What I do know is that Bohemian hippie fashion is back......again. Indian gauze prints, layers, patchwork, fringed leather, vests, long strands of beads, and piles of bangle bracelets - it's all good. The above photo shows the current cast of Hair in Central Park.

Get the look with these authentic 1970's dresses, now available for one week at Couture Allure on EBay. Click the picture to see the listing:

See all of our Bohemian Luxury Collection, available for one week only.

Tuesday, September 09, 2008

Fall 1975 Vogue Pattern Magazine

We're seeing a lot of 70's influences in Fall fashion this year, but what was Vogue Pattern Magazine showing in 1975? How about a bit of Bohemian peasant?

Two skirts - one worn over the other for a gypsy look. The striped overskirt is worked in wool challis with a decidedly ethnic feel. It is worn over a burgundy cotton skirt with a deep ruffle at the hem. A clever touch is seen in the use of a stripe cut from the challis and appliqued as a border at the hem of the ruffle. The shawl is worn here over the head, but you could also tie it around the waist for another layer. The peasant style blouse has puffed sleeves and a square neckline. The model also wears a wrap belt made from the burgundy cotton and a pile of bangle bracelets.

The skirts and shawl were made from Vogue pattern 9228, the blouse 9247, and the belt 9255. Here are the pattern sketches:

Monday, September 08, 2008

1974 Donald Brooks Evening Pajamas

Donald Brooks began his design career in the mid 1950's working for a junior sportswear line called Darbury. Darbury was a relatively inexpensive line, but Brooks made the clothing look great by using unexpected fabrics for his designs. In 1959, Brooks moved to Townley, where he replaced the late Claire McCardell, and was able to use more expensive fabrics to design elegant clothing for daytime and luxurious fashions for evening.

After winning two Coty awards, Brooks opened his own company in 1965. With his own label, Brooks' signature look started to appear. He loved to use bold patterns and striking color combinations. He continued to be a style innovator and won another Coty award in 1970.

Brooks closed his business in 1973, but he continued to design with various licensing agreements, including loungewear for Maidenform. By the 1980's, Brooks produced custom garments, which he sold privately from his town house on East Seventieth Street in New York.

Through the years Brooks also designed costumes for the theatre, film, and television industries, for which he was nominated for several awards.

The evening pajama set shown above was pictured in the November 1974 issue of Harper's Bazaar, and is one of Donald Brooks' licensed designs for Maidenform. Consisting of a tunic and pants with some of the widest bell hems you'll ever see, this set was made from a tiger print jersey woven with metallic threads. The set retailed for $200 (about $875 today), and was sold at Altman's, Marshall Field, and I. Magnin.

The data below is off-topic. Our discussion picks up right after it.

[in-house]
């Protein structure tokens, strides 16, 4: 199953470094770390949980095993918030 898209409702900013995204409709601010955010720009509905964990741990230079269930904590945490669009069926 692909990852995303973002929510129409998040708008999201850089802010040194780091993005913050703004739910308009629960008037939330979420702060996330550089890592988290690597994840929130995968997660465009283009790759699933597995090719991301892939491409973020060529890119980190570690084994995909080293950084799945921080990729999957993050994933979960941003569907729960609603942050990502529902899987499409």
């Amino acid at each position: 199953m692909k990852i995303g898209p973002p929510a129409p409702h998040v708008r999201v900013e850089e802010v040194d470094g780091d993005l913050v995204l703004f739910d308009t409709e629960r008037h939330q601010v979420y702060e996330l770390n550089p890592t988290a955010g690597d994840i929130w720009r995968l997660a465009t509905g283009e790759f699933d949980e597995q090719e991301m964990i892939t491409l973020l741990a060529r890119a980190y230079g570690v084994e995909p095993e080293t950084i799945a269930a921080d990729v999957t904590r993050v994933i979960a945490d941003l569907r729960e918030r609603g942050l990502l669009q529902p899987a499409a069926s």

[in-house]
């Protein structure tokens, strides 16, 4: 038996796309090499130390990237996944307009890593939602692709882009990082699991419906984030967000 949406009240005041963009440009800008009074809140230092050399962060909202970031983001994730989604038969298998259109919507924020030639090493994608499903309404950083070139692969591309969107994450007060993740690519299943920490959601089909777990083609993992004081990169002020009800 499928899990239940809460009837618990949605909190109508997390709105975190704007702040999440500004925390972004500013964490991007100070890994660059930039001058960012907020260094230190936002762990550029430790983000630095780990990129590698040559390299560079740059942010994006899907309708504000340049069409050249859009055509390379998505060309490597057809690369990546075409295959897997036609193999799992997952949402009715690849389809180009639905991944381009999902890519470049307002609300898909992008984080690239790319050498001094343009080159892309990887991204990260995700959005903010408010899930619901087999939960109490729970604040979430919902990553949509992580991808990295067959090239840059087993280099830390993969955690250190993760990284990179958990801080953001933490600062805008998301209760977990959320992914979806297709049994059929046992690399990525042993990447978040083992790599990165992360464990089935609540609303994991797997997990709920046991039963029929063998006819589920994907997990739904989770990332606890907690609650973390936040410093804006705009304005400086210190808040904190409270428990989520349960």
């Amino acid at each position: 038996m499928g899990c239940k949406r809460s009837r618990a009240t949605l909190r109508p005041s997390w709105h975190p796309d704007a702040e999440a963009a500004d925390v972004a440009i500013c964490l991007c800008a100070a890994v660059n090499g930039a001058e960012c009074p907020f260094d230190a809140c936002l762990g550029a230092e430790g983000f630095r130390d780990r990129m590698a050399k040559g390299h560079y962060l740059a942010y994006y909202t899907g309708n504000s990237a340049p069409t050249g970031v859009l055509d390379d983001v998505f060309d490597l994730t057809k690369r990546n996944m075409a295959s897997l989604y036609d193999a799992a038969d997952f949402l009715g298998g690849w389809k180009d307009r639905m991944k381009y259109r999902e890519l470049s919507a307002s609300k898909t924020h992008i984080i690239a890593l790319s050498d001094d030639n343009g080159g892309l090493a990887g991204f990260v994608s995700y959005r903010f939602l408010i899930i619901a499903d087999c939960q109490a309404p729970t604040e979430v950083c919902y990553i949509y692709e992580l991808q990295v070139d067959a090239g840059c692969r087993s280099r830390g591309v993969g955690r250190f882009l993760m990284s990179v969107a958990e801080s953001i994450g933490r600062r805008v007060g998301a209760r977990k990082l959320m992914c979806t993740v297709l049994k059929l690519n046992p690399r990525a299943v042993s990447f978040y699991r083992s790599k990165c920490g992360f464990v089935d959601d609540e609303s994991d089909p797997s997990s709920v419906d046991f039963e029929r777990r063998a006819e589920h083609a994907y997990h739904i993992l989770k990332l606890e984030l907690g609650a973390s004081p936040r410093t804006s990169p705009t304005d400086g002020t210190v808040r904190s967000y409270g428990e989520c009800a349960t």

The model wears a wide cuff bracelet and glitzy sandals.

Saturday, September 06, 2008

1950 Fashion Silhouette #4 Bell-Shaped

The full skirt - introduced by Dior after the war with his New Look collection, and worn into the early 60's. This dress is a shirtwaist with very full sleeves to complement the fullness of the skirt. The full sleeves are set onto a dropped shoulder line, which makes the dress look more grown-up. A full gathered sleeve set into a normal armsceye might make this dress look too girlish.

This dress was made from Simplicity pattern 8269. The model is wearing a wide belt, which again accentuates that narrow tiny waist and wide curving hips. She has on a tiny pillbox style hat with a full veil covering her face. Here's a look at the back view:

Get the look with this taffeta check dress available in our EBay store. It's got the same dropped shoulder line, the same full skirt, the same Peter Pan collar, the same shirtwaist styling. But this one comes from a high-end Boston boutique named Jay's. Click the pic to see the listing!

Friday, September 05, 2008

1950 Fashion Silhouette #3 Tubular

Of course, we would call this "wiggle" today, but the Fall-Winter 1950 issue of Simplicity pattern magazine defines this as a Tubular Silhouette. Doesn't sound all that attractive or complimentary to me. Since, the 1980's, a tube dress is considered one that is made from a circular knit tube that is very stretchy and tiny so it stays on and contours to your curves.

But back to this outfit. The article states the smooth sculptured look of the sheath dress is the most important of all the evening silhouettes for 1950. And the most sexy, I daresay. This is actually two pieces - a satin tank top made from Simplicity pattern 3263, and a super slim velvet skirt made from Simplicity pattern 2937. So, is the skirt really that skinny at the knees? Not according to the back sketch on the pattern envelope. Honey, you know once the fashion stylist gets the model pinned into that skirt, she's not walking anywhere! But it sure makes her hips look super curvy, doesn't it?


That tank top is darted to fit the waist though.


The thing I love best in this photo is those lace gauntlet gloves. They are by Aris, and wouldn't they be perfect for this season's focus on all things lace for evening? Oh la la!